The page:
Over the past several months I’ve been investigating the case against technology integration in classrooms – or more broadly, the case against internet and smartphones. Because I’m earning my master’s degree in education with a technology focus, I thought it was important to be able to address concerns and opposition to what I believe to be the great benefits of technology.
Throughout my study, I read Alone Together, The Shallows, and Last Child in the Woods. I also kept an eye open to articles and conversations in the education world either supporting or countering technology integration. At core, these readings did not change my beliefs about educational technology, but they did expose me to some fascinating research and trends that those in the field are currently exploring. My core belief is that there is no silver bullet or single answer in education. Every student learns differently and every teacher is most effective in a different way. The tool should fit the task, whether that tool is an iPad or a riverbed.
I’m worried to learn about the ways that the internet may impact our ability to do deep, sustained reading, as I learned in The Shallows. I’m concerned that the internet may push people apart rather than draw them together, as Shelly Turkel argues in Alone Together. I don’t want my children to be more connected to their tablets than to nature, as in the future painted by Richard Louv in Last Child in the Woods. However, these worries don’t outweigh my faith that the internet can help connect disenfranchised youth, that online access can spark interest and availability of higher education, or that real-audience tasks can invigorate reading and writing skill-building. I don’t think it has to be a case of one or the other, of unplugged versus plugged in, of online versus off. We can support our students in ways that make sense for each of them, and blanket acceptance or refusal of any tool doesn’t make sense for all students.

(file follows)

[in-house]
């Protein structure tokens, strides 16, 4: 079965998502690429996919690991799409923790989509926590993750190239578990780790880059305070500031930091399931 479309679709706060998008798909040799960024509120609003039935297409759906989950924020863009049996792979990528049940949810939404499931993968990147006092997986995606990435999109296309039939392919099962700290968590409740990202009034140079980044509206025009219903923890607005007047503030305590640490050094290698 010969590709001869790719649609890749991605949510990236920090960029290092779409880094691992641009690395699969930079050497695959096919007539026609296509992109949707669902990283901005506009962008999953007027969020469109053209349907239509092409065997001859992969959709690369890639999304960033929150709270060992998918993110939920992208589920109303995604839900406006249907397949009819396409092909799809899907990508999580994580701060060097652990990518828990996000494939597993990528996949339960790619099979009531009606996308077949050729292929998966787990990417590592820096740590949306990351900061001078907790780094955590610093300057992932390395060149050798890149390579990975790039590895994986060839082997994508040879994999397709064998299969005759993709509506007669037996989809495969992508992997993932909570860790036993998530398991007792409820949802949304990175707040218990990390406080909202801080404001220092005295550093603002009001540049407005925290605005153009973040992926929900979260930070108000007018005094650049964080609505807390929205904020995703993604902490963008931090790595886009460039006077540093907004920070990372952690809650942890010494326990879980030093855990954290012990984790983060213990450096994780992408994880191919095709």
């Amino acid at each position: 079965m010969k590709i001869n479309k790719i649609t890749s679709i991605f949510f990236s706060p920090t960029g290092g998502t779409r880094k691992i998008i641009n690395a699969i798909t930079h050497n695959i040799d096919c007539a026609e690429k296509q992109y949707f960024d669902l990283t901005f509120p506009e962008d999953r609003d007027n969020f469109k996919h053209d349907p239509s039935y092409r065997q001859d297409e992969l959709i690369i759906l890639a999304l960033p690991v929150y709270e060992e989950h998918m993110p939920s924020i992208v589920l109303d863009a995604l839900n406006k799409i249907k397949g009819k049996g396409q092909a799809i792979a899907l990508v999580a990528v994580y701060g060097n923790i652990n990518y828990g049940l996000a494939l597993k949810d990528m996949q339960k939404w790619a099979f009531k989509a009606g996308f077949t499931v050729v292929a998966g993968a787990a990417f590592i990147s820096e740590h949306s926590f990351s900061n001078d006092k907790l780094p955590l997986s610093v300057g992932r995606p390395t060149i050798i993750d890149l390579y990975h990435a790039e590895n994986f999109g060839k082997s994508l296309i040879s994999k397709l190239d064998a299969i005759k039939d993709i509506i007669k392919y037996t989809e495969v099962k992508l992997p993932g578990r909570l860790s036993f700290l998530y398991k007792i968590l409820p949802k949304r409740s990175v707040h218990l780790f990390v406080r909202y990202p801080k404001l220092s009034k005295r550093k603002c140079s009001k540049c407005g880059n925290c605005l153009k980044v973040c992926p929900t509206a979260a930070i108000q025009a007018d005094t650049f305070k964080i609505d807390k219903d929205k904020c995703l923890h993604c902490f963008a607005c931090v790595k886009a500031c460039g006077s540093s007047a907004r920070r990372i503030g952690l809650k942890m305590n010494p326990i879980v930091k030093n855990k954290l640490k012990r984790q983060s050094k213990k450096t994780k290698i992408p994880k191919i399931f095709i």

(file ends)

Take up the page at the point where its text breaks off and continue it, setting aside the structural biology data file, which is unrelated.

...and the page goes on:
I appreciate the increased awareness I’ve gained over the course of my study, and I hope it will serve me well going forward. I can be more mindful of turning to the internet thoughtlessly, or how Im’ incorporating play in nature into my classes. I can be sure to balance the connections my students build online with the connections they’re making face to face. Throughout it all, I stand steady in my belief that we need to get to know our students well as individuals and then work from there. Relying on my core beliefs and balancing what I know about the drawbacks of screen dependence, I think I will serve my students well.
One thought on “Reflections on the case against technology integration”
Excellent summary of your learning. I’d love to hear more specifics about how you can balance these competing elements in your work- but perhaps that extends beyond the scope of this particular study?